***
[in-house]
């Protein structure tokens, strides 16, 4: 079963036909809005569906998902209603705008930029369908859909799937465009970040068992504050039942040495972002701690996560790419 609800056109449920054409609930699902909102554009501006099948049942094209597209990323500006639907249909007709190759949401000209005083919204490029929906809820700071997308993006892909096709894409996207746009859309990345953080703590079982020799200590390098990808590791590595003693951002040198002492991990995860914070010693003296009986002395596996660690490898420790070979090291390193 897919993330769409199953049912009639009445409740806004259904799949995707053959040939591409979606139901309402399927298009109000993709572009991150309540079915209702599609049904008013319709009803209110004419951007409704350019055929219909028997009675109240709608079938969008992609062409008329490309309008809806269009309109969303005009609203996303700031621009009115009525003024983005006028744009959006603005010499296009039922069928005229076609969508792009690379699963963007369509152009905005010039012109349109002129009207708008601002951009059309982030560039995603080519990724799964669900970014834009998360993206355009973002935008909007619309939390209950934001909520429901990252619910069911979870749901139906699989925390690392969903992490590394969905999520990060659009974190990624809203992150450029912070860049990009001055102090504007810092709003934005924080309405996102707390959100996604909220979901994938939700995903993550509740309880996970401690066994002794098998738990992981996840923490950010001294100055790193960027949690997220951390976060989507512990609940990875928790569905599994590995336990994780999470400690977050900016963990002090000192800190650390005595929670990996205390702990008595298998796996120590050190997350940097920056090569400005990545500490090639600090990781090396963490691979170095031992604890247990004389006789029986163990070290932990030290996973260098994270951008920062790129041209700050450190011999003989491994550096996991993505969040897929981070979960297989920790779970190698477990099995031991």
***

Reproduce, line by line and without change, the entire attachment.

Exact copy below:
[in-house]
């Protein structure tokens, strides 16, 4: 079963036909809005569906998902209603705008930029369908859909799937465009970040068992504050039942040495972002701690996560790419 609800056109449920054409609930699902909102554009501006099948049942094209597209990323500006639907249909007709190759949401000209005083919204490029929906809820700071997308993006892909096709894409996207746009859309990345953080703590079982020799200590390098990808590791590595003693951002040198002492991990995860914070010693003296009986002395596996660690490898420790070979090291390193 897919993330769409199953049912009639009445409740806004259904799949995707053959040939591409979606139901309402399927298009109000993709572009991150309540079915209702599609049904008013319709009803209110004419951007409704350019055929219909028997009675109240709608079938969008992609062409008329490309309008809806269009309109969303005009609203996303700031621009009115009525003024983005006028744009959006603005010499296009039922069928005229076609969508792009690379699963963007369509152009905005010039012109349109002129009207708008601002951009059309982030560039995603080519990724799964669900970014834009998360993206355009973002935008909007619309939390209950934001909520429901990252619910069911979870749901139906699989925390690392969903992490590394969905999520990060659009974190990624809203992150450029912070860049990009001055102090504007810092709003934005924080309405996102707390959100996604909220979901994938939700995903993550509740309880996970401690066994002794098998738990992981996840923490950010001294100055790193960027949690997220951390976060989507512990609940990875928790569905599994590995336990994780999470400690977050900016963990002090000192800190650390005595929670990996205390702990008595298998796996120590050190997350940097920056090569400005990545500490090639600090990781090396963490691979170095031992604890247990004389006789029986163990070290932990030290996973260098994270951008920062790129041209700050450190011999003989491994550096996991993505969040897929981070979960297989920790779970190698477990099995031991």